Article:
Sundance Closing Night: Every Day is Earth Day

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The film outlines the history of the modern environmental movement in America, through the eyes of several early activists who were inspired by writers such as Rachel Carson and Paul Ehrlich. The words of nine passionate and highly influential, still living, pioneers are supported by images of growth and change in America, as the effects of economic expansion and technological development on our ecosystem and way of life began to demonstrate that the American dream of increasing prosperity was unsustainable.

While in no way groundbreaking or brilliant as a film, like many of the other "issue" films at Sundance this year, Earth Days has a polished look and is easy to follow, edited and shot in the easy style of a PBS documentary. It would, perhaps, have been strengthened by the introduction of a few new voices, of those who have been inspired by the work of the pioneers of the sixties and seventies and are taking up the cause into the future. As it is, the film plays more like a piece of history with a message for the present than a contemporary call to action.

Still, the historical perspective is fresh, and the implicit message is powerful. The most important message of Earth Days is that awareness is a fragile thing. Activists harnessed America's growing awareness of environmental troubles to bring about a number of important changes such as the Clean Air Act and the Endangered Species Act. Earth Day, celebrated first in 1970, brought people together across the world and raised a powerful awareness of environmental concerns within the United States. Unfortunately, some of the more radical predictions and confrontational techniques of activists, combined with their success in overcoming some of the most visible dangers and the success of industrial lobbyists in undermining their message, allowed conservative politicians to drive a wedge between the work of environmentalists and the concerns of mainstream Americans. The result was that for the past thirty years we have been losing some of the ground built up so deliberately through the sixties and seventies.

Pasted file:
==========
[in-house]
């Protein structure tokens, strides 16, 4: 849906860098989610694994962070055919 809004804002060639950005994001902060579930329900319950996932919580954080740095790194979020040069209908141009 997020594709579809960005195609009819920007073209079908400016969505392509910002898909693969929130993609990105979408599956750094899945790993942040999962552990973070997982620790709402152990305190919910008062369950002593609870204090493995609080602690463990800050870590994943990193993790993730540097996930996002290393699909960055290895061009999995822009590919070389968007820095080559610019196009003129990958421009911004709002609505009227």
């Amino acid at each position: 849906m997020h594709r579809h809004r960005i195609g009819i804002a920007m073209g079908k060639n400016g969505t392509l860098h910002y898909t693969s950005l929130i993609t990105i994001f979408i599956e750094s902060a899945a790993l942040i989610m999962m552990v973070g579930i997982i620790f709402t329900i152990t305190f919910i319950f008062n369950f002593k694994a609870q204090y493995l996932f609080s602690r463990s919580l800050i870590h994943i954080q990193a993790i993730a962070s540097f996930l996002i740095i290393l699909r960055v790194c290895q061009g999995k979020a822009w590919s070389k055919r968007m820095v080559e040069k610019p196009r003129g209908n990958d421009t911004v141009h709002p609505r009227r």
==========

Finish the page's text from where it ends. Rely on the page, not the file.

The moral is clear: in the face of new and obvious crises presented by global warming and worldwide growth in energy demand, those who care about the Earth must both move quickly and find a way to rally others from all walks of life to the cause. They must make clear that environmentalism is neither anti-American nor elitist. The powerful changes that took place over a few decades (and that have been undermined rapidly) show that change can take place.  In spite of some repetition and a somewhat too deliberate pace, Earth Days is an important and timely film, that reminds us how quickly change can occur, for better or for worse.

Stewart Brand, founder of the Whole Earth catalog, wields the button that got him started (before we'd gone to the moon).
  • Stewart Brand, founder of the Whole Earth catalog, wields the button that got him started (before we'd gone to the moon).

Earth Days (Sundance 2009's closing night film), directed by Robert Stone, begins with a powerful montage of United States presidents, beginning with John F. Kennedy, proclaiming the urgency of the mission to clean up our air and address our dependency on dwindling energy sources. Our future as a nation depended on it.

Of course, as we know, the urgency has not diminished but the clarity of the vision has. This is signaled in the film as the final president in the series, George W. Bush, expressed nothing more than the need to reduce our dependency on foreign sources of oil. In part, as this film shows, the clarity of the mission diminished as the clarity of our air increased. It was the success of early environmental pioneers like JFK's Secretary of the Interior, Stewart Udall and California Congressman Pete McCloskey, in the face of very obvious pollution in large American cities, that enabled subsequent politicians to diminish and ignore the challenges that face us in the coming days.

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